How could the state stimulate the IT sector in Romania?

By law no. 571/2003, the Romanian state aims to boost the development of the IT sector. After 18 years, under pressure from the European Union, the government has assumed the elimination of tax inequalities between different professional categories. In the IT industry there is a state of dissatisfaction with the loss of this „right”. However, there are other tools that could support the development of the domestic IT sector. For example, a venture capital fund could be set up to finance local start-ups.

The Romanian state has assumed in front of the European Union that it will eliminate the differences in the tax regime between the different socio-professional categories. Knowing this information, the category that comes to mind the fastest is that of IT professionals, who for 18 years, by law 571/2003, benefit from the income tax exemption.

The income tax exemption should have contributed to the development of the sector and even if the sector has developed and, according to extremely optimistic estimates, contributes more than 7% to the formation of GDP, I would not be wrong to say that the law has failed the goal. We have dealt with this subject before and we do not want to insist too much. However, we can make two observations related to this law and the role of IT in the formation of GDP.

Obviously, Romanian IT does not really represent 7% of GDP, because a large part of those percentages is related to the telecom industry, well developed in Romania. It is therefore at least immoral for programmers to claim the performance of another sector and, on this basis, to benefit from tax advantages.

The purpose of the law was to support the formation of a high value-added sector and, unfortunately, it largely failed. It has been 18 years since law 571/2003 came into force and we can say that the law did not produce the expected effects. The best evidence in this direction is that there are very few Romanian IT companies that are relevant regionally or globally. The law cheapens the cost of specialized labor, but this does not help much to local entrepreneurs, who are poorly capitalized. These advantages favor the large companies from abroad that have outsourced some of their services here. Basically, Romanian IT could be defined as a sector with outsourced production in which not much added value is produced.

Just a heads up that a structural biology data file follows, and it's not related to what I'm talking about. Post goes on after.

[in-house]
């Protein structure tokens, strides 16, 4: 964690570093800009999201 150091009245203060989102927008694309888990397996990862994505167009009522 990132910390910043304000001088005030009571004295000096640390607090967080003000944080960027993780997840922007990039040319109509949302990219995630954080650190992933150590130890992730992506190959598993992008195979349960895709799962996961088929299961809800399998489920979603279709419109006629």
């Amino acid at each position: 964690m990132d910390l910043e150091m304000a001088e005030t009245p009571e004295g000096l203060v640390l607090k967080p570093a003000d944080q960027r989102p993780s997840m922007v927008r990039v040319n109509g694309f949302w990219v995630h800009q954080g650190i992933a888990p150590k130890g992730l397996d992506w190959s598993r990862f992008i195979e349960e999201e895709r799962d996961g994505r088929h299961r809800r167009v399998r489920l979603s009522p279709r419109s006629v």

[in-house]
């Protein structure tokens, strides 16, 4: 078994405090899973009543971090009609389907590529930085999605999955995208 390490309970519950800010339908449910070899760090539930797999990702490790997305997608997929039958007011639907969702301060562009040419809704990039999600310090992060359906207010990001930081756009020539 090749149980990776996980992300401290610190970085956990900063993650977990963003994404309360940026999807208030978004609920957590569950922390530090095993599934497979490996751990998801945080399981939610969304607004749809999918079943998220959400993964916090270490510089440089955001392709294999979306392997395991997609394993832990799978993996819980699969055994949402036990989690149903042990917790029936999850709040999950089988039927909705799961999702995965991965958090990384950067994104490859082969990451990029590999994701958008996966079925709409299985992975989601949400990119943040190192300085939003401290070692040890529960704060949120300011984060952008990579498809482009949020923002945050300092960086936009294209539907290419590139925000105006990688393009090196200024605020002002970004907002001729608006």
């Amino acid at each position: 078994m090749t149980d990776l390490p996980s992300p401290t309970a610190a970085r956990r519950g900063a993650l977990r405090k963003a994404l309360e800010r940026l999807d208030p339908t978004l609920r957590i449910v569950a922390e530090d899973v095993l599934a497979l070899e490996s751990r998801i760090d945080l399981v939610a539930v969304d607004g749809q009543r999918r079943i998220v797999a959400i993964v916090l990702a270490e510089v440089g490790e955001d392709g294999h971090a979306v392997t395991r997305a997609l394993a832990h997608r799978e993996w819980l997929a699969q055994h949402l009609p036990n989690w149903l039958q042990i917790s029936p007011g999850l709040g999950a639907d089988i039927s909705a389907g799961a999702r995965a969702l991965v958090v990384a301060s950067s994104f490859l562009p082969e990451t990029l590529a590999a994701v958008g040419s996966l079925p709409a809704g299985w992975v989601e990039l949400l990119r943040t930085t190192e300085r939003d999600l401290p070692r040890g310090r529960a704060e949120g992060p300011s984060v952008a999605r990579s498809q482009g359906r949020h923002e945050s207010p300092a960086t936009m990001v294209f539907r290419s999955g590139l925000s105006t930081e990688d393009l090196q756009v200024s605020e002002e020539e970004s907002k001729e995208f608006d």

Today, however, there are more suitable tools to achieve the objectives pursued by law 571. The IT sector and the formation of Romanian capital can be stimulated directly by proactive tools, closer to the market. For example, the state could try to follow the example of Spain and set up a venture capital fund to finance start-ups with potential in Romania. For the establishment of this fund, Romania could use a part of the revenues it gives up every year by not collecting the income taxes of the IT specialists.

The fund could be designed from the beginning to finance local businesses and could condition the financing by keeping the headquarters in the country for a certain number of years, by hiring a certain percentage of local programmers, etc. For its administration, the state could attract some of the specialists who have trained in venture capital funds that are already active on the local market. In addition, a great advantage of this method, compared to a simple income tax exemption, is that Romania could also benefit from the status of co-owner of those companies.

The bankruptcy rate in the area of ​​start-ups is huge, over 90%. Statistically, out of 10 investments made by this fund, only one would have chances of success on the market. But even so, it is preferable to support the development of local capital and not outsourced services. In addition, start-ups of this kind could help to improve national research indicators. And, even if we talked about IT, this type of funds could be replicated to support innovative businesses in other economic fields.

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